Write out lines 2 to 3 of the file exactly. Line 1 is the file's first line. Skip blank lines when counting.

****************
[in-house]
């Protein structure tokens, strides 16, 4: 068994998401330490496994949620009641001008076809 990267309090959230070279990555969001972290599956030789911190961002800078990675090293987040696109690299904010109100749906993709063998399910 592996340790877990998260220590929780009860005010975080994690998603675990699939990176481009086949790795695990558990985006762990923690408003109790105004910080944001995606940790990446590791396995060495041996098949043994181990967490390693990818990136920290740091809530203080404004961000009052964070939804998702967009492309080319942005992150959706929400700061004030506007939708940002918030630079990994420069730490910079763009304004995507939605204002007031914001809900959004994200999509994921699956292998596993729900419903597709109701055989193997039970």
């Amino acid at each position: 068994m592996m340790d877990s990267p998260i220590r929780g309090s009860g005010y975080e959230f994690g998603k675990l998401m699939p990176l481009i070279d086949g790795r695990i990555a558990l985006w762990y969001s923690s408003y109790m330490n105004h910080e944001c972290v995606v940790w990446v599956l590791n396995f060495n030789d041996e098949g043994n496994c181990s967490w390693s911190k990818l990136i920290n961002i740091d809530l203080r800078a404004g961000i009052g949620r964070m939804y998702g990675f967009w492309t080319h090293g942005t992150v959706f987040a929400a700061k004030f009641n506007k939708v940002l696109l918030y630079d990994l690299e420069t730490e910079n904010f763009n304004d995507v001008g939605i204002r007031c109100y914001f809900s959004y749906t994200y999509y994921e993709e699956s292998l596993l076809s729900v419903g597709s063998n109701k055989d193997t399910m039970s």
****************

């Protein structure tokens, strides 16, 4: 068994998401330490496994949620009641001008076809 990267309090959230070279990555969001972290599956030789911190961002800078990675090293987040696109690299904010109100749906993709063998399910 592996340790877990998260220590929780009860005010975080994690998603675990699939990176481009086949790795695990558990985006762990923690408003109790105004910080944001995606940790990446590791396995060495041996098949043994181990967490390693990818990136920290740091809530203080404004961000009052964070939804998702967009492309080319942005992150959706929400700061004030506007939708940002918030630079990994420069730490910079763009304004995507939605204002007031914001809900959004994200999509994921699956292998596993729900419903597709109701055989193997039970």
């Amino acid at each position: 068994m592996m340790d877990s990267p998260i220590r929780g309090s009860g005010y975080e959230f994690g998603k675990l998401m699939p990176l481009i070279d086949g790795r695990i990555a558990l985006w762990y969001s923690s408003y109790m330490n105004h910080e944001c972290v995606v940790w990446v599956l590791n396995f060495n030789d041996e098949g043994n496994c181990s967490w390693s911190k990818l990136i920290n961002i740091d809530l203080r800078a404004g961000i009052g949620r964070m939804y998702g990675f967009w492309t080319h090293g942005t992150v959706f987040a929400a700061k004030f009641n506007k939708v940002l696109l918030y630079d990994l690299e420069t730490e910079n904010f763009n304004d995507v001008g939605i204002r007031c109100y914001f809900s959004y749906t994200y999509y994921e993709e699956s292998l596993l076809s729900v419903g597709s063998n109701k055989d193997t399910m039970s």